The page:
How did I formally get involved with Abortion Rights? Well it started when a Conservative MP, Fiona Bruce, attempted to roll back abortion rights by implementing a sex-selective amendment to the current legislation on abortion.

To make everyone aware, abortion is not a legal right as such. It is part of the criminal code which sets out a strict criteria for women to have an abortion [for example, they have to get two doctors to sign off the procedure]. Should that criteria be violated, women could potentially be charged.  

So the implication of the sex-selective amendment was that if a woman decides to terminate her pregnancy on the grounds the sex of the fetus is female, she could find herself on the wrong side of the law. This was a very divisive tactic from the anti-choice movement and it left many pro-choice campaign groups in a disarray over how to respond. Even some politicians found themselves questioning their feminist credentials as they were initially in support of the amendment.

What Abortion Rights [AR] did was it opposed the amendment on the following grounds. Firstly, AR categorically opposed the amendment in the strongest terms saying it was a clear attempt to roll back the 1967 Abortion Act. Secondly, that criminalising any woman from having an abortion does nothing to address the root causes of sexism and misogyny. Thirdly, and this is most relevant to everyone here, is the racial implications of the amendment.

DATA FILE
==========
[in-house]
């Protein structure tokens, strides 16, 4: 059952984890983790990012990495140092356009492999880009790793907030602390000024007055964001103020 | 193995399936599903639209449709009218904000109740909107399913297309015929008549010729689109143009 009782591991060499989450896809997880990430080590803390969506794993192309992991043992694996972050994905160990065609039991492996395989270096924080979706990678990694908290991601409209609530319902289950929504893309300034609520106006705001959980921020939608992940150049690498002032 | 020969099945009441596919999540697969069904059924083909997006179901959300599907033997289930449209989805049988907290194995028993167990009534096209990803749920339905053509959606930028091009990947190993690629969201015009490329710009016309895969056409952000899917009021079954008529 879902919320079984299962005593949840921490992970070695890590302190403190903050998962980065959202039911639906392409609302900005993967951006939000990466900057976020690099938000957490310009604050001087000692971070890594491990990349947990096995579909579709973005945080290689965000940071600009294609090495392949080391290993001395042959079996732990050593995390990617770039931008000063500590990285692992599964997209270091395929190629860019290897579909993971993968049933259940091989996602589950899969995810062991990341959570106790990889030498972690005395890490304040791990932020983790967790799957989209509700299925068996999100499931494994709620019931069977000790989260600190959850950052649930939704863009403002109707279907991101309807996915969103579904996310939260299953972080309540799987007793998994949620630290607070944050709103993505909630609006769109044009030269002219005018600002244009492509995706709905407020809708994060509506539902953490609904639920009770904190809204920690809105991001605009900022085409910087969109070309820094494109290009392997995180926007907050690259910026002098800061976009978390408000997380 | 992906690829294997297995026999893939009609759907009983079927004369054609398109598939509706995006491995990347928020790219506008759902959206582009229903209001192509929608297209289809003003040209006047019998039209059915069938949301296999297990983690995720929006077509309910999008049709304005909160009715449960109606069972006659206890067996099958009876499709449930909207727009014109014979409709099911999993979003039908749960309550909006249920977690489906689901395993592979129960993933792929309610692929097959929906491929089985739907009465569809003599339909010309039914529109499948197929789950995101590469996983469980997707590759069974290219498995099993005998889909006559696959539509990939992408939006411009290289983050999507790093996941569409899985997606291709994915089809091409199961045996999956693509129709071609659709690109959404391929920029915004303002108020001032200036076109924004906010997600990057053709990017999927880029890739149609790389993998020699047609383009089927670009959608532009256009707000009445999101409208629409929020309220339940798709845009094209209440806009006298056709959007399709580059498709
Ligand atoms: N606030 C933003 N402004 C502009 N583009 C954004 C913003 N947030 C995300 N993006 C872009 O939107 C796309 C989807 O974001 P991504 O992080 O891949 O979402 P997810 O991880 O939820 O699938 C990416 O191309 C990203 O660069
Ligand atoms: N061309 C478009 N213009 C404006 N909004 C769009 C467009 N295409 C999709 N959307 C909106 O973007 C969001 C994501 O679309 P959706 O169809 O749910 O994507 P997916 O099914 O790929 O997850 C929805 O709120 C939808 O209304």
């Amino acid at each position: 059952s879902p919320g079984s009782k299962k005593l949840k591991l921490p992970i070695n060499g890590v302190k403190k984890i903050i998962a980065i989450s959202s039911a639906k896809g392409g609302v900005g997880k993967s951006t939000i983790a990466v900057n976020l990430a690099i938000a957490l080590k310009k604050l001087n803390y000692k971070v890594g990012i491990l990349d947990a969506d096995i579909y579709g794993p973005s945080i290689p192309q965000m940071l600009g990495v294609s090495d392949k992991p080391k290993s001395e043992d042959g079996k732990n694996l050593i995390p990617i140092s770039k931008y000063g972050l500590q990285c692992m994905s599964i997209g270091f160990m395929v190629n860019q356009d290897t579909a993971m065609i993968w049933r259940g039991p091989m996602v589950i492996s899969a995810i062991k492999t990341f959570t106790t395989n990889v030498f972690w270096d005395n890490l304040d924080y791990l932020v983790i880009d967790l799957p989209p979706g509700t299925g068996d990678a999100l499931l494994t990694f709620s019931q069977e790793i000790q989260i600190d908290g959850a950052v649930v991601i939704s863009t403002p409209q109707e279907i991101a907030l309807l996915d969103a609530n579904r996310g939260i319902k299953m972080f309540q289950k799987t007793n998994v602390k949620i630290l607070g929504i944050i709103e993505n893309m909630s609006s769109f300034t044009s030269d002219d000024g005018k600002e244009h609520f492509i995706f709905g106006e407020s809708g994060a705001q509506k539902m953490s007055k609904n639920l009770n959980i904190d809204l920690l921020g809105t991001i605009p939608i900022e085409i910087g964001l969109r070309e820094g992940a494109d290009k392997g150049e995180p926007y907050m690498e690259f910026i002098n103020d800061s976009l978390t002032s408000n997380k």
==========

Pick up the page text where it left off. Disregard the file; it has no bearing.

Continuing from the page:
In society right now, who is being targeted the most for being uniquely backwards on women’s rights, who is being targeted for supposedly dictating what women wear and who is being smeared as child sexual abusers? Muslims and South Asians.

The implementation of this amendment would have also meant a breach of doctor-patient confidentiality as medics would be obliged to report cases where they thought a woman was terminating her pregnancy on the grounds of the sex of the fetus. These cases can’t be proved, but as the PREVENT strategy shows – the programme designed to combat terrorism and extremism in the UK – it is being used to scapegoat Muslims and Muslim children as young as 5 have been reported to the police because the teacher overzealously thought the child was expressing ‘extremism’.   

At this point, Abortion Rights was the only women’s rights and feminist organisation that was threading all these arguments together, making it very clear why the amendment had to be opposed. It propelled me to stand after a lot of encouragement from my friends!

From there, I set up Muslims for Choice. At the minute, this is an online initiative that is designed to bring together Muslims who want to defend a woman’s right to choose and want to be more active in the pro-choice movement as well as reach out to other Muslims and give them confidence in expressing their views. One of the projects I am trying to bring about is to interview different Muslims from all walks of life on why they are pro-choice and what they think the obstacles are for a pro-choice Muslim. If anyone wants to participate in that please let me know. Stemming from Muslims for Choice, I also set up a Facebook group called ‘pro-choice Muslims’ for us to come together and discuss where we want this campaign to go.

We all know Muslims are well organised, look at our activities for Ramadan, for Hajj and for poverty relief programmes. We should harness that collective power and use it in defence of justice which includes defending the current legislation on abortion rights.

Rashida Islam, Muslims for Choice Founder

Note: This is not a transcript of the speech, so there may be differences between the written and actual speech